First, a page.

Wetsuits on, as we dive into Record's new pitch‑correction device, Neptune.
Neptune appeared along with Record 1.5 last year, and because it's really designed for use on audio tracks, it appears only in Record, not in Reason. On the face of it, this is a fairly straightforward Auto-Tune clone: You feed the plug‑in monophonic audio and it pulls that audio into tune, according to a musical scale you define, and with varying degrees of naturalness or (intentional) artificiality. Its other abilities (which are extensive, and often jaw‑dropping) we'll look at next time, but for now, let's get stuck into the main game — pitch correction.
So you've got your vocal track recorded, and you'd like to tighten up its tuning a bit. Easy.
Start by finding the vocal track's device in the rack. One easy way to do this is to click the 'RACK' button at the bottom of the track's channel strip in the mixer. Record opens up a rack view if necessary and flashes the device. Now right‑click the device and choose Create / Neptune Pitch Adjuster from the contextual menu. This creates and inserts a Neptune within the Audio Track device, in its 'Insert FX' signal path.
Now all you need to do is configure the Neptune for your needs. Towards the right‑hand side make sure the Pitch Adjust button is toggled on, but that Transpose and Formant are both off. Then you might only need to adjust the pitch correction characteristics using the Correction Speed and Preserve Expression knobs. Using them is intuitive, and very much a matter of experimentation, but in general it's the Correction Speed parameter that determines how processed the result sounds — keep this low for an in‑tune but natural performance. Preserve Expression is all to do with vibrato: high values let vibrato through, while low values iron it flat. If you have a very wobbly singer, try switching in the Wide Vibrato option (to the left of the central display), which alters the response characteristics of the system. The Low Freq(uency) option is there for when you're trying to work with very low pitches — below 44Hz to be precise — so Barry White or Jaco Pastorius wannabees should still be served perfectly well without this option switched on.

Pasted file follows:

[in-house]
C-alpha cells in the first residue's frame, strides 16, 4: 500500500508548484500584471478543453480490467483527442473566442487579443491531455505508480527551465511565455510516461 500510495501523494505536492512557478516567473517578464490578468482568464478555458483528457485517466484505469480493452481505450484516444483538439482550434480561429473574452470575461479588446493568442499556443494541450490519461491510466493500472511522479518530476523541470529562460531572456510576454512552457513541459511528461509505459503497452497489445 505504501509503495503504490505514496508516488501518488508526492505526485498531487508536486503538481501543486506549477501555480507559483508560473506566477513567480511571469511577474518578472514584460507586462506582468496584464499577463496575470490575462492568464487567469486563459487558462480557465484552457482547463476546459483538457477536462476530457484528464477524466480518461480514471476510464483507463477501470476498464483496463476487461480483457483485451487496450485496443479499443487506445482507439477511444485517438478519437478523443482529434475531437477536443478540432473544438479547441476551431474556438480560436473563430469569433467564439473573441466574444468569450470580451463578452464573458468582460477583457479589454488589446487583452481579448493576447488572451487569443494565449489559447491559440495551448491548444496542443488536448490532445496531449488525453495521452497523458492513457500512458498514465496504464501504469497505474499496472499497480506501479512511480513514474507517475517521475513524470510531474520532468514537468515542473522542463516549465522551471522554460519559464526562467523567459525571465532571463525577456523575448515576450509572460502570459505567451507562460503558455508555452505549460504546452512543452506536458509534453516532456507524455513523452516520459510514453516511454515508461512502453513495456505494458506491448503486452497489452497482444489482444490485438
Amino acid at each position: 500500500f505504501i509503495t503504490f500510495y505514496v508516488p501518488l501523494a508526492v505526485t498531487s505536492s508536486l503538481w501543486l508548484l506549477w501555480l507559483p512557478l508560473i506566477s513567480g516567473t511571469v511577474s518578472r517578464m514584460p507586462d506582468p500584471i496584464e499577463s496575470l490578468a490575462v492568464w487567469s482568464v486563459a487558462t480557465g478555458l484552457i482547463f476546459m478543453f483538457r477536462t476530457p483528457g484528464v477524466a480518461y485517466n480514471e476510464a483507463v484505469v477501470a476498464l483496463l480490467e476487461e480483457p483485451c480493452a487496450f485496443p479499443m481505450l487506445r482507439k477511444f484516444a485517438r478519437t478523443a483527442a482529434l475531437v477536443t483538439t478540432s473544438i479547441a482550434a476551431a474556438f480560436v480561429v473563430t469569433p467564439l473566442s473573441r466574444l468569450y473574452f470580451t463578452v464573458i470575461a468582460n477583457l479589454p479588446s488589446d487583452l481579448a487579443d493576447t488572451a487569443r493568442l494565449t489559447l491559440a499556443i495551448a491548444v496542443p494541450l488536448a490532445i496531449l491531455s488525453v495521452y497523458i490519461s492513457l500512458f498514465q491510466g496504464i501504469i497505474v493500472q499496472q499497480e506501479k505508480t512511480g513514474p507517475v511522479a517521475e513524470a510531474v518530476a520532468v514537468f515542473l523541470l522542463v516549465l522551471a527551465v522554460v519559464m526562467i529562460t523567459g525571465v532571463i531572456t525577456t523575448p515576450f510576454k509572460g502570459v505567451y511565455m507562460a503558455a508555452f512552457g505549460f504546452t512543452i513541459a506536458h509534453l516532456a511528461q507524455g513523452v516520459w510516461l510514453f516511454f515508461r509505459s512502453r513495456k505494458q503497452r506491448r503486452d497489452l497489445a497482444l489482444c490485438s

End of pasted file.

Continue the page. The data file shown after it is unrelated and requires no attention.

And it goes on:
Although Neptune's default settings work well on a range of material, you'll get tighter results if you also choose one of its predefined musical scales and a corresponding musical key to match your song. This prevents Neptune getting the wrong end of the stick, as it were, and 'correcting' the vocal to pitches that aren't actually used in the song. You'll need to be thinking in music theory terms, of course, to pick the appropriate key and scale, so if you're uncertain, you can do it another way: just work out which notes your melody actually uses, and then program the scale from scratch. Actually 'program' is too grand a term — it's just a case of toggling notes on and off with a few mouse clicks on Neptune's miniature keyboard.